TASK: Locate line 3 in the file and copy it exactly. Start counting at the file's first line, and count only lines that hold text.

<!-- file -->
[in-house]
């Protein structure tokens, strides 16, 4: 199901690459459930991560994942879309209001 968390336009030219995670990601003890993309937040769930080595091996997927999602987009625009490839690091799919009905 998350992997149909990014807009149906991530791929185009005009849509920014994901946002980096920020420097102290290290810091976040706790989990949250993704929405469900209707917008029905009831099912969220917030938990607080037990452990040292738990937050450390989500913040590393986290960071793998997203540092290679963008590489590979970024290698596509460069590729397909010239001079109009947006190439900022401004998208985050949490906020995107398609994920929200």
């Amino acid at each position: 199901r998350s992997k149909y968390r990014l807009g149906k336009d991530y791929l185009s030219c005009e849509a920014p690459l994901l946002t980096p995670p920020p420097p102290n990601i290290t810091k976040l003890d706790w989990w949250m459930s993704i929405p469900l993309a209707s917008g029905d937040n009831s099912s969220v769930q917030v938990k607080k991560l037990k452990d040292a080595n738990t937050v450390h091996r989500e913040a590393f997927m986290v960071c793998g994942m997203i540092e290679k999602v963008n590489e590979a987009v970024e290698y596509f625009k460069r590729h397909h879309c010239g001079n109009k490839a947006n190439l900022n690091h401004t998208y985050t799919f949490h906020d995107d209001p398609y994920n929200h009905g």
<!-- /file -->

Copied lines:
């Amino acid at each position: 199901r998350s992997k149909y968390r990014l807009g149906k336009d991530y791929l185009s030219c005009e849509a920014p690459l994901l946002t980096p995670p920020p420097p102290n990601i290290t810091k976040l003890d706790w989990w949250m459930s993704i929405p469900l993309a209707s917008g029905d937040n009831s099912s969220v769930q917030v938990k607080k991560l037990k452990d040292a080595n738990t937050v450390h091996r989500e913040a590393f997927m986290v960071c793998g994942m997203i540092e290679k999602v963008n590489e590979a987009v970024e290698y596509f625009k460069r590729h397909h879309c010239g001079n109009k490839a947006n190439l900022n690091h401004t998208y985050t799919f949490h906020d995107d209001p398609y994920n929200h009905g």